|PBMCs: peripheral blood mononuclear cells.|
* , when infected and noninfected groups were compared.
** , when infected and noninfected groups were compared.
3.5. CD14+ Cells and B Cells Are Less Activated in Infected Patients When Compared to Noninfected Individuals. Relative Amounts of Regulatory CD8 T Cells Are Also Smaller in Infected Subjects
Some Orthopoxviruses, such as the CPV and VACV, are known to interfere with the APC’s functions by disrupting MHC classes I- and II-mediated antigen presentation [36–39]. Therefore, although monocytes were present in PBMCs from infected and noninfected patients in comparable amounts, it seemed appropriate to check whether these cells were activated. Thus, the expression of the activation markers CD80 and CD86 on the surface of macrophages/monocytes (CD14+) after stimulation with VACV antigens were evaluated. The percentage of monocytes expressing such markers was significantly lower in infected patients ( and , resp.) (Figures 6(a) and 6(b)). Likewise, the expression of CD80 and CD86 on the surface of B lymphocytes (CD19+) was measured. Not only the total amounts of B lymphocytes were lower in infected patients (Table 1), but these cells were also less activated when compared to uninfected individuals, as judged by the low percentage of CD19+ CD80+ and CD19+ CD86+ cells on PBMCs from the first group () (Figures 7(a) and 7(b)). Finally, we also evaluated relative amounts of regulatory CD8+ T Lymphocytes (CD8+/CD28+ to CD8+/CD28− ratio) in PBMCs from all subjects. PBMCs from infected subjects presented significant decrease () in the relative amounts of regulatory CD8 T Lymphocytes when compared to noninfected individuals (Figure 5(b)). This is an interesting finding since increase in CD8+ regulatory cells have been demonstrated to inhibit CD4 proliferation. Overall, no significant differences were seen between cells stimulated with VACV antigens or mock-treated.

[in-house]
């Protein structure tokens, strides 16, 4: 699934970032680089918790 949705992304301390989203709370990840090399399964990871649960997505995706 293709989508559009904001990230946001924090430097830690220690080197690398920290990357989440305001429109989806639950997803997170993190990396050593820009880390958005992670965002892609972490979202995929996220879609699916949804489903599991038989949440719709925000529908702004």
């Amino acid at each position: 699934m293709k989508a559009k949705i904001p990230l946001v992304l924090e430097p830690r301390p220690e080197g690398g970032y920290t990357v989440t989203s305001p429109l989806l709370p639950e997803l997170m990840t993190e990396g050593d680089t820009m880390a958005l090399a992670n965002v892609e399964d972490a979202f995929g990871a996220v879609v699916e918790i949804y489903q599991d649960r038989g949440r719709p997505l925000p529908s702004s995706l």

3.6. Mice Infected with a VACV Zoonotic Isolate Also Show Modulation in Specific Compartments of Their Immune Responses
In order to further confirm the zoonotic VACV’s ability to modulate specific immune responses, we infected mice with an isolated VACV sample and analyzed the cellular immune response elicited during the onset of the acute disease. Although not all parameters studied for humans were evaluated in the mice experiments, the obtained results were comparable to those observed in infected persons. Total counts of macrophages/monocytes (CD14+ cells) were lower in the infected group () (Figure 8(a)), and the expression of CD25 surface activation marker was diminished on CD4+ T cells when compared to noninfected animals () (Figure 8(b)). Relative amounts of specific CD8+ T cells were higher in infected animals when compared to the noninfected group () (Figure 8(c)).
Orthopoxvirus-mediated modulation of immune responses in humans is poorly demonstrated due to the inherent difficulties to study populations infected by virulent virus strains. In this respect, Hammarlund and colleagues  have shown that MPV infecting human cells is able to evade CD4+ and CD8+ T cell responses through an MHC-independent mechanism, although, in this case, they did not evaluate immune responses in acutely infected patients.
On a previous work we had shown that one studied VACV-infected patient produced low amounts of IFNγ . However, when a larger group of infected patients were analyzed in the current study, this pattern was not observed. Variations on the levels of IFNγ produced by different individuals is usually high, as exemplified by the individual dot distribution in Figure 3, and that may explain the fact that this cytokine level was low on the study performed before. Indeed, cytokine production may vary enormously in field patients as a result of different ages; different genetic backgrounds; other existing microbial infections; immunological and nutritional status; general health conditions. Such variations in IFNγ production has been seen in field studies of malaria, for instance, among other infectious diseases [40, 41].